For a decade now, progressives have been counting on millennials, already the largest portion of the current adult population, to shove American politics to the left. This generation follows left-leaning positions on a host of issues including gender, race, immigration and the environment. In fact, they are the most Democratic-leaning of generations, notes Pew, with almost 60 percent fealty to the Democrats.
The key issue here may not be culture but economics. Roughly two in five millennials see the current robust economy as not being on “the right track,” roughly 10 percent more than older generations. In 2012, I labeled them the “screwed generation,” and, even in the current strong economy, they continue to struggle, with wages well below those of previous generations at the same age.
Property ownership may be the defining difference with older generations. In 2016, only a third of people under 35 owned a house, far below previous generations, where that percentage was closer to half. Their noted lack of enthusiasm for capitalism is understandable; according to projections by the Deloitte Center for Financial Services, they will own barely 15 percent of the nation’s assets by 2030, when most will be well in their late 30s or 40s.
This explains the appeal of the septuagenarian, not too removed from octogenarian, socialist. If your prospects to start a successful business, buy a home and raise a family are dim, the appeal of rent control, housing subsidies, guaranteed income and government make-work are understandably appealing. Nearly one-third of Sanders backers nationally, according to Pew, are under 30, more than twice the percentage for Warren, and four times as much as Buttigieg, Bloomberg or Biden.
The big challenge for Sanders may lie in the difficulty of motivating younger voters, who tend to turn out at considerably lower rates than older generations. But Sanders and other Democrats may also be encouraged by the 2018 results, which saw a 20 percent spike over the previous off-year election; in that election younger voters cast more votes, for the first time, than the boomers and those older than them.
The X mark
Sandwiched between two giant generations, the boomers and the millennials, the Generation X, now mostly in their late 30s to late 50s, may end up determining both the Democratic and ultimately the November election.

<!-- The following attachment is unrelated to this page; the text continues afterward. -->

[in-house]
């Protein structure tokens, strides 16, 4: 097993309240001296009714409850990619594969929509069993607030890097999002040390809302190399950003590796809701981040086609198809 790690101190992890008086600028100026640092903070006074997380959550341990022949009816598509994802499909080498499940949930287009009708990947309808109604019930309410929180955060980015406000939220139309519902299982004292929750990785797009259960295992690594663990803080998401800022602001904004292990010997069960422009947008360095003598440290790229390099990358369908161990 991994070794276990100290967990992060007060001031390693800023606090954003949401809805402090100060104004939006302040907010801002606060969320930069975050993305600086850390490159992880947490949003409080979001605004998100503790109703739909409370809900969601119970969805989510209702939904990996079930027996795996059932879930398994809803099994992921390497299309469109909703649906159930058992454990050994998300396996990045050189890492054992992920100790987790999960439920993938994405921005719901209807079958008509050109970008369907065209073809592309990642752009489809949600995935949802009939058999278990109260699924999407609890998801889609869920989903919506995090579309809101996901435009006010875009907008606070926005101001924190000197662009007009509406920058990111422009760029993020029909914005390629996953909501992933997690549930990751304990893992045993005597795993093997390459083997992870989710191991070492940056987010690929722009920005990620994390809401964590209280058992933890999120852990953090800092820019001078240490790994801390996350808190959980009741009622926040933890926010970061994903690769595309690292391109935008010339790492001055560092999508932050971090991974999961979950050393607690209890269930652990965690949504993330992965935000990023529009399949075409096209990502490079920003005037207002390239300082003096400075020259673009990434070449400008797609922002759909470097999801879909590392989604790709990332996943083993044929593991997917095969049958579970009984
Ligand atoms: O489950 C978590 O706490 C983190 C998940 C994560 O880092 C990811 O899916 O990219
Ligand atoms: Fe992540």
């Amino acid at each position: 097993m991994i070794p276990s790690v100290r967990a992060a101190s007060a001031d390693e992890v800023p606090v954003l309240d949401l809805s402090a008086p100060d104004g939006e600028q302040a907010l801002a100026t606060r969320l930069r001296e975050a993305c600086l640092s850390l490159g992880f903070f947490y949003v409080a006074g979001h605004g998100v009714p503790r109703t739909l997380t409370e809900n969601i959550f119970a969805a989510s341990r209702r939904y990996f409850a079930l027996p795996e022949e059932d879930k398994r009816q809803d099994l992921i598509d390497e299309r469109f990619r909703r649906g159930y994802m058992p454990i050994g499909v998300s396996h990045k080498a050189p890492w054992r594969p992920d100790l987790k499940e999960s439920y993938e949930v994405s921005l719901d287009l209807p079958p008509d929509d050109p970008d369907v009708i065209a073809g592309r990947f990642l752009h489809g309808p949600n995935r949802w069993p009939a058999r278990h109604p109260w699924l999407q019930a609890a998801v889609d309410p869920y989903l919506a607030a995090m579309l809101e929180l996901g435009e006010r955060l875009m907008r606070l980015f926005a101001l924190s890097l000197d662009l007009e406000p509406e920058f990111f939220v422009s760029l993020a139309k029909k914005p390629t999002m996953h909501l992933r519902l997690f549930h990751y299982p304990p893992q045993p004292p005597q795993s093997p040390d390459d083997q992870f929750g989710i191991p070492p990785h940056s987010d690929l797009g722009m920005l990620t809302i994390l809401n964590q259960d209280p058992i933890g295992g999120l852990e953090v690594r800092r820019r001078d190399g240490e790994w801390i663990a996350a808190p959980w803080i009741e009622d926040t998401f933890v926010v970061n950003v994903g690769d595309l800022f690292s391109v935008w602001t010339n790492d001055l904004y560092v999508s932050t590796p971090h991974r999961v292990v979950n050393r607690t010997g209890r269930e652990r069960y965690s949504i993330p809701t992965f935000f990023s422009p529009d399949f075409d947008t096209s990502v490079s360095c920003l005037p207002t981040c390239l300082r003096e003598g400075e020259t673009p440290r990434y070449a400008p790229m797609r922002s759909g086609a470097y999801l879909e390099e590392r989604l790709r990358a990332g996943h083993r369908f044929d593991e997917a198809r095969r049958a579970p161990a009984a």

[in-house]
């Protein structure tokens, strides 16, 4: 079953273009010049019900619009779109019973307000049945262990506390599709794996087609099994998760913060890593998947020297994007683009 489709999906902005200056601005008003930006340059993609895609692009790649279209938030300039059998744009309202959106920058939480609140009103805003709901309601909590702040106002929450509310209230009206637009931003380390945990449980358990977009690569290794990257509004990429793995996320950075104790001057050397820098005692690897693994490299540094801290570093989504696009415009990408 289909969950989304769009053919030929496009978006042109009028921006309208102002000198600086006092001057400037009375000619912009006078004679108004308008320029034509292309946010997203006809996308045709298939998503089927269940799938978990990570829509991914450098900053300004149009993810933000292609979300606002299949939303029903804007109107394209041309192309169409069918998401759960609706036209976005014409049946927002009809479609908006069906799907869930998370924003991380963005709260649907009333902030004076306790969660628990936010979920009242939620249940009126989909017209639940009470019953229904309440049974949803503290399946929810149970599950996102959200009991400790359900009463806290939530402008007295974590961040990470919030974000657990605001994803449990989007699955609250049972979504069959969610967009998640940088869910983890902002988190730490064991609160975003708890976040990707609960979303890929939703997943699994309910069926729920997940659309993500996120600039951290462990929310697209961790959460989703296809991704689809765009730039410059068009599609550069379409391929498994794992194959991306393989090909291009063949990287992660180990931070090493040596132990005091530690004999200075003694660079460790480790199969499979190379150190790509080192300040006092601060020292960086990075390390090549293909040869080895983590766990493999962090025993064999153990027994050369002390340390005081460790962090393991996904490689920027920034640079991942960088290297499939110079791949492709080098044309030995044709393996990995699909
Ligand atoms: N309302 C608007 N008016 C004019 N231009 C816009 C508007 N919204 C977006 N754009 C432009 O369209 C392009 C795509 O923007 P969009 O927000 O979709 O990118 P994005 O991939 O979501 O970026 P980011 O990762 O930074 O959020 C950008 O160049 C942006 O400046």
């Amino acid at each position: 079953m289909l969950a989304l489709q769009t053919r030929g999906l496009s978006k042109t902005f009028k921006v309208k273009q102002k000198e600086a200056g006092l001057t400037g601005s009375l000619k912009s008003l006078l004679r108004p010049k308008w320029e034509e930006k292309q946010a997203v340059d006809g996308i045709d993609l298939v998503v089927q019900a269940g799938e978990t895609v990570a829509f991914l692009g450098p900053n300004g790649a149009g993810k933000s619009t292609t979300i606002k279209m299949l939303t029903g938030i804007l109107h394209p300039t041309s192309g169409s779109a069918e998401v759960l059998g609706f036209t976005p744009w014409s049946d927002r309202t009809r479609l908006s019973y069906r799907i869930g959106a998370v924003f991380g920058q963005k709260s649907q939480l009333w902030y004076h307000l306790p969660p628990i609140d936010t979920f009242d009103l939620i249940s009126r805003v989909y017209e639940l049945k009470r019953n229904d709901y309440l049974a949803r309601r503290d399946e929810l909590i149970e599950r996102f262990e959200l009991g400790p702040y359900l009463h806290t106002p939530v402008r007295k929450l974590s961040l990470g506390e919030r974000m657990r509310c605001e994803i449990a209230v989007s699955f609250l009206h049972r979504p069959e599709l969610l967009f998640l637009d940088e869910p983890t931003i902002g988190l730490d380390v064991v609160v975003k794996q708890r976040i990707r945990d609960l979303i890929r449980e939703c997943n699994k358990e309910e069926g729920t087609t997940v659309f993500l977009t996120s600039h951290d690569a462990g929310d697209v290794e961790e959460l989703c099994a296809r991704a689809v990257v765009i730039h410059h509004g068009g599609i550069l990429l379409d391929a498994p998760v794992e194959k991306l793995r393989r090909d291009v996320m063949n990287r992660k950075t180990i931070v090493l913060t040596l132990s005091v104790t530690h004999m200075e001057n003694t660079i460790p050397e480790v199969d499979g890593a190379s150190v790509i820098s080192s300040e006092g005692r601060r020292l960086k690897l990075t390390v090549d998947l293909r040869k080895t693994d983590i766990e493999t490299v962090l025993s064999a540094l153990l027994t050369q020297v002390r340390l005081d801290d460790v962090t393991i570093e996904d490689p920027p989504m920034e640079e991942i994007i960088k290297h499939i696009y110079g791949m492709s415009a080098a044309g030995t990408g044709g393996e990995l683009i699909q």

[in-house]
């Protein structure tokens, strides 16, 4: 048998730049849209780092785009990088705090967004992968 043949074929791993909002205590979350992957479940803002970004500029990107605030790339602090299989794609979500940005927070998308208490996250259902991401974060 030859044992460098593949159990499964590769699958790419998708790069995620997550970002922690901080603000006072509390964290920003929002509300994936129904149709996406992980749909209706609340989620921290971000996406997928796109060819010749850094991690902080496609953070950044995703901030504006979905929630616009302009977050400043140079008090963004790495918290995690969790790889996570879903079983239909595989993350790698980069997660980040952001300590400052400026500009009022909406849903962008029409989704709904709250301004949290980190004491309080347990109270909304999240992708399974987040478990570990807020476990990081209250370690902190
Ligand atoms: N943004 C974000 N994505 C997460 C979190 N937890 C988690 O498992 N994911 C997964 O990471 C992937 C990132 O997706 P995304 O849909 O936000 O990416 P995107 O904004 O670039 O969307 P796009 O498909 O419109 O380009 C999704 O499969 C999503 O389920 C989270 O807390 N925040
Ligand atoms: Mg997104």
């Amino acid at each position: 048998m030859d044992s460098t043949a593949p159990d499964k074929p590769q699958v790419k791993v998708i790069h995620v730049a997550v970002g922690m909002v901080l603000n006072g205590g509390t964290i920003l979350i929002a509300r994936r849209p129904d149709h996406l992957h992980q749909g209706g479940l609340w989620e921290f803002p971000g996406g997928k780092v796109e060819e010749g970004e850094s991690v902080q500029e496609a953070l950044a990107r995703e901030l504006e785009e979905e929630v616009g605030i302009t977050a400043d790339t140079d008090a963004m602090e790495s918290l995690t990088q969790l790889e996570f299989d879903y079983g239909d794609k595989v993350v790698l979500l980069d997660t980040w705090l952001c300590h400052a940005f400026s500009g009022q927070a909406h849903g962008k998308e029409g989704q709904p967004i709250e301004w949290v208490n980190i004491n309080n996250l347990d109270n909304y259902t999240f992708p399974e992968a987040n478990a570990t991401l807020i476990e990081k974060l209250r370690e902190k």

Xers have done comparatively better than millennials, but not nearly as well as the Boomers. Their ascent is somewhat inevitable; by 2030 they will own 30 percent of the nation’s assets, doubling their share in 2015.
As property and business owners, as well as parents, Xers are caught between their somewhat liberal social views and their interest in preserving their assets. These have grown under Trump and done so far more quickly than in Obama’s second term.
X generation voters, particularly the more affluent and well-educated, may want Obama-like changes, but not the kind of “revolution” that Sanders epitomizes. “They don’t want a revolution,” observed Matthew Walther in The Week. “They want more of the same, but without the mean tweets and with the approval of their neighbors.”
Trump does only slightly better with Xers than millennials and almost half identify as Democrats. But Sanders’ leftist agenda has done poorly among these middle-aged voters so far, and it is not inconceivable that many Xers may, albeit reluctantly, rally to the president, choosing offensiveness over catastrophic change. After all, Xers have already paid off their college debts and worked hard to buy a house; a socialist revolution would essentially devalue these investments and make a mockery of their thrift.
As generational chroniclers Mike Hais and Morley Winograd point out, we owe our current dysfunctional polarized politics to the Boomers. This far from “greatest” generation continues to fight over the same culture wars that animated the 1960s and 1970s, with strong coteries on the right and left.